Have you ever wondered how long food really lasts after
preparation? How about that turkey
dinner? Do the mashed potatoes, a hearty
root vegetable, last longer than cranberries?
As American’s work weeks increase, currently 47
hours a week, prepared food has become the new national dinner. American families are heating up food
prepared in deli’s and take home sections in almost any store. It may be easy
but is it safe?
Upton Sinclair’s, The Jungle, changed our lives when it
opened the eyes of President Teddy Roosevelt to the actual decaying food we
were provided by manufacturers. The FDA
was signed into law in 1906 but very little has occurred for our safety since
then. We have several laws including the
Food Laws regarding food preparation but none regarding how to handle
prepared food once it’s at home. As
prepared foods grow to a $26
billion dollar industry it’s time for regulation. Regulations must require prepared foods have a visible expiration date, a made-on date and nutritional facts.
Give Me A Pound Of Listeria-Thin Sliced
A national law regarding prepared food information can
decrease the 1 in 6 Americans poisoned by food borne illnesses. Food dating is required on all products on
shelves but not in the deli. When we
purchase a pound of ham a general date of “sell by” is placed with the price. Americans generally believe the “sell by”
date is the expiration but it’s not.
According to FDA standards, deli meats last 3-5 days after the “product”
is opened. The product is the piece of
meat which our slices are extracted. Have
you ever gone to the deli and seen a person unwrap a previously sliced deli
piece of meat or cheese? Sure, it’s the
norm. But how long has it been sitting
since the last slices were extracted? If
that meat is only good for 3-5 days since that deli meat was originally opened,
then the consumers shelf life is even shorter.
According to the FDA,
2500 people contract Listeria with 1 in 5 dying. Blame the deli lunch meat for the majority of
the listeria. It lurks in lunch meat
that sits too long. A national law needs to require deli’s to post deli meat
expiration for the entire piece of meat, not just the slices, for each
purchase. We could call it a little
slice of safety.
The Signs of the Future
Have you ever bought a dinner meal from the deli or
“prepared food” section at the store?
Maybe a slice of meatloaf, mashed potatoes and a veggie. Well, maybe you didn’t get a chance to eat it
the day you bought it or the day after.
On day three you dive in. Twenty
minutes later food poisoning sets in.
And the rest is history. Again,
the actual date each of the different foods were created would assist consumers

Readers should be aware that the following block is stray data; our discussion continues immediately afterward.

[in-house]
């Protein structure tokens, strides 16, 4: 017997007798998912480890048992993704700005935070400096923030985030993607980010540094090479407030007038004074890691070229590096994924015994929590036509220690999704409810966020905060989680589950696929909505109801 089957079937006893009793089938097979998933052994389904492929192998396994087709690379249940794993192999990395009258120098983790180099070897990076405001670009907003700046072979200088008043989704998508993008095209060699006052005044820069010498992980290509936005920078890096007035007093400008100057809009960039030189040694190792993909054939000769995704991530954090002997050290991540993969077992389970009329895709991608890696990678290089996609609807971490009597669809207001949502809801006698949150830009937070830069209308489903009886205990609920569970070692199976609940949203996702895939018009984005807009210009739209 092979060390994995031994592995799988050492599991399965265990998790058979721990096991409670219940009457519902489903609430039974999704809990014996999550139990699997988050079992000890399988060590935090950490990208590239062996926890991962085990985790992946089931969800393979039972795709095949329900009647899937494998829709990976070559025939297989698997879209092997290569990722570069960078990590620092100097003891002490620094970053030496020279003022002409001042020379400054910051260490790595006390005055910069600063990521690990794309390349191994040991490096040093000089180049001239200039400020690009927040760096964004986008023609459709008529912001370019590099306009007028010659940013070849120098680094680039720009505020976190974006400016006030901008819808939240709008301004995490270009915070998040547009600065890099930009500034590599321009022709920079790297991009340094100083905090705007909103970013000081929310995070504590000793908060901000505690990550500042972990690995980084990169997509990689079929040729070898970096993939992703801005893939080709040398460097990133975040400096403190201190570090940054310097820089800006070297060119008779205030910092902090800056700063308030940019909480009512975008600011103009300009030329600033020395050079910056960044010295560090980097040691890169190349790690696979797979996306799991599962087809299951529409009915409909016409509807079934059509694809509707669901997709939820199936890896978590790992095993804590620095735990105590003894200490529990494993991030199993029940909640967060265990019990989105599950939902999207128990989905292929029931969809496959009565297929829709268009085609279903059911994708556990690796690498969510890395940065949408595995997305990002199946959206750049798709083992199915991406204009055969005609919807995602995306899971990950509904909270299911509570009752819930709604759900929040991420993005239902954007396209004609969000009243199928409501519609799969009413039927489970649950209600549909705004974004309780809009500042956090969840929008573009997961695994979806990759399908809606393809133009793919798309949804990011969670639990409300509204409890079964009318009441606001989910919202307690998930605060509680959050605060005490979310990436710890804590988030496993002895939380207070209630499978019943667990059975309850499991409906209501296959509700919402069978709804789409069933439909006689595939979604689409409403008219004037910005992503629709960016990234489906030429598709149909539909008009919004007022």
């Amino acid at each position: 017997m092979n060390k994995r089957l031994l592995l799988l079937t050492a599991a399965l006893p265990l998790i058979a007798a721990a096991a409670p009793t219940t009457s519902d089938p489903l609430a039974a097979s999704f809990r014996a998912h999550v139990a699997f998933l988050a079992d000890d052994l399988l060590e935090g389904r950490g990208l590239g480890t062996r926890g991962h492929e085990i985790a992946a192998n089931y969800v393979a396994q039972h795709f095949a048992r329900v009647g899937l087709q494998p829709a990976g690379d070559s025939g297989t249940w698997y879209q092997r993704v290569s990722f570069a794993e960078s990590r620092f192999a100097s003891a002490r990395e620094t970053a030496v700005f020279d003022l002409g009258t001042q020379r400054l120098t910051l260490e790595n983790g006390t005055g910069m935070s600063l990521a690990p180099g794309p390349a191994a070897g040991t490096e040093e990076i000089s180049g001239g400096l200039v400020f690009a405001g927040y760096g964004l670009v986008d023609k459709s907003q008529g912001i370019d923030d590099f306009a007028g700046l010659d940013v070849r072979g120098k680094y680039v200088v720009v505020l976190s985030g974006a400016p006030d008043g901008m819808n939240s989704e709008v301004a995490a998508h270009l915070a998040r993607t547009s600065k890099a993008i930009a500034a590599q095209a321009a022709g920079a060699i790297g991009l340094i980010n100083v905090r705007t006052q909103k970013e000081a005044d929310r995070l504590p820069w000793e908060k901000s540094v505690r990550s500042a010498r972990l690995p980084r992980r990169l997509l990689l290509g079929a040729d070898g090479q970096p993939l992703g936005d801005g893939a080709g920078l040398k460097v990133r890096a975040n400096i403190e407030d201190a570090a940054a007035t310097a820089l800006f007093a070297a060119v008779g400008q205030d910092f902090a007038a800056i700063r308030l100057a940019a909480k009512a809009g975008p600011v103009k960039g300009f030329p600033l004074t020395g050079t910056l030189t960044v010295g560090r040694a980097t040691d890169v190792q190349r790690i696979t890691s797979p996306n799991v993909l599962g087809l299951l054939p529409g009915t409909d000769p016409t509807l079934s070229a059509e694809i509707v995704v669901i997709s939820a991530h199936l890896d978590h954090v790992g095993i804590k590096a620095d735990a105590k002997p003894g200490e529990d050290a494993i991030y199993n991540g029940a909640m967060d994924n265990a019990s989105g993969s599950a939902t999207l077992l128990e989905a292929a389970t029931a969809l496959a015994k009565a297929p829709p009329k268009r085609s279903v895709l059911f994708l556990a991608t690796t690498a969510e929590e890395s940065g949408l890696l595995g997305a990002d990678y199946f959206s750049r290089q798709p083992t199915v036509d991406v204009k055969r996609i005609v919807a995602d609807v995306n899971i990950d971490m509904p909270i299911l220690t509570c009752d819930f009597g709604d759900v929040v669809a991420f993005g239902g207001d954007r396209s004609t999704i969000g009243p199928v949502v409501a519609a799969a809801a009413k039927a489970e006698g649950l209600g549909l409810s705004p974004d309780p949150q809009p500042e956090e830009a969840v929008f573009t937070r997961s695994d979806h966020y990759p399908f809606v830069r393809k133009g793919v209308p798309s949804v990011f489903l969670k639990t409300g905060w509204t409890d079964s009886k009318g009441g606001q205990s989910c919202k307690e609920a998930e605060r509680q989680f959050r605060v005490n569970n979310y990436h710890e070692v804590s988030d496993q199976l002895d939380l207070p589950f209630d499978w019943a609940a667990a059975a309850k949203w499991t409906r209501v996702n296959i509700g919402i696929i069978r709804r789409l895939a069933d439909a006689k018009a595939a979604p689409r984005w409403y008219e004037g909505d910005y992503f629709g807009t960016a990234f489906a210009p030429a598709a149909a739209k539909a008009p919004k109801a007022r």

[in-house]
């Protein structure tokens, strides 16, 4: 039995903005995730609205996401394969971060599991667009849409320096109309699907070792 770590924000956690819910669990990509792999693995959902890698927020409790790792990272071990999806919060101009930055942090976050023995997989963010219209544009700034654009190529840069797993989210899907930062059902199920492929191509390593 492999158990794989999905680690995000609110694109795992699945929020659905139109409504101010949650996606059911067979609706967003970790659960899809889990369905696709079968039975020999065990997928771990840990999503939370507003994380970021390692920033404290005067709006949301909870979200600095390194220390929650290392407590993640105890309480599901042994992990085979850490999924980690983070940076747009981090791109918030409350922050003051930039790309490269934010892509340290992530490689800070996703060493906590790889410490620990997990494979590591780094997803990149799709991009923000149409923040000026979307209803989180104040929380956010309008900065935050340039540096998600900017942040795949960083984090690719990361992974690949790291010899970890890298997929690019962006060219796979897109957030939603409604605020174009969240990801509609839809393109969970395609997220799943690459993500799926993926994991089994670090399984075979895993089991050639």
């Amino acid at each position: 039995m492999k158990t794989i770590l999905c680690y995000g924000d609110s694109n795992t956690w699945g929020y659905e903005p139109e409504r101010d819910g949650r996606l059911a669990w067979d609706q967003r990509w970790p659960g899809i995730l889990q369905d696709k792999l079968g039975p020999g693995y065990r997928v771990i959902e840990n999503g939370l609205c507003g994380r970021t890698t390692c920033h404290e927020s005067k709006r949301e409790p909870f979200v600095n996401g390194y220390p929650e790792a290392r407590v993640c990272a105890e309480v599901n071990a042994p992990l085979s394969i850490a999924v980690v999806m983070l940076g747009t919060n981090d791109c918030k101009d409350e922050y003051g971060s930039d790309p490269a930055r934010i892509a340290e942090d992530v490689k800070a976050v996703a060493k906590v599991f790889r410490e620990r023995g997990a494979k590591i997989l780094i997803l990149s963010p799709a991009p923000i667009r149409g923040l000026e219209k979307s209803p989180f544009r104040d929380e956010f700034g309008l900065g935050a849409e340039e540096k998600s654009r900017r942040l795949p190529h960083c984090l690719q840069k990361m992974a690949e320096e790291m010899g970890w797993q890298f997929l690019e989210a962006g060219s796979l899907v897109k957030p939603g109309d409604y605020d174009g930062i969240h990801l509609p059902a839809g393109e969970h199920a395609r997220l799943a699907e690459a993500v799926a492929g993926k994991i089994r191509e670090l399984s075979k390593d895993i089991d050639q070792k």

on safe eating. Meatloaf,
mashed potatoes and veggies all have differing safety times. They can or
must be stored at differing temperatures or in different places. A national law
must include made-on dates for each product of prepared foods. If each food was made on different dates
than we would know how long each product will last. Each food/product should have a small date on
it’s tag with “made-on” date. That
meatloaf may not last three days but the mashed potatoes might. The more we know, the healthier we are.
How Much Salt Is In Prepared Foods?
It took nearly a century to have foods labeled with
nutritional values including sodium. As
heart disease continues its progressive race across America, food is the still
the number one cause. As the prepared
food industry rises, more people are buying food that is a health risk. Over 15
million Americans have food allergies and more are on restricted
diets. These are the same Americans working 40
or more with less and less time for home food preparation. Many times people buy prepared foods
wondering what the nutritional value is beyond the trending “glutton
free”. The price tags may include all
the ingredients (mostly still in scientific language) but not how much of each
ingredient. A diabetic, now over 30%
of Americans, may need to monitor grams of carbohydrates and sugar. A national law must require all foods to have
full nutritional values just like that of McDonald’s. The food service industry may have shifted to
stores but the quality of consumer information should be instituted. Food knowledge is safety for Americans.
As we move from leftovers to dinner time makeovers,
Americans deserve to remain safe in their own fridge. The more we know, the safer we are.
For more information on food safety activism check out Politics
of the Pantry: Housewives, Food, and Consumer Protest in Twentieth-Century
America by Emily E. LB. Twarog.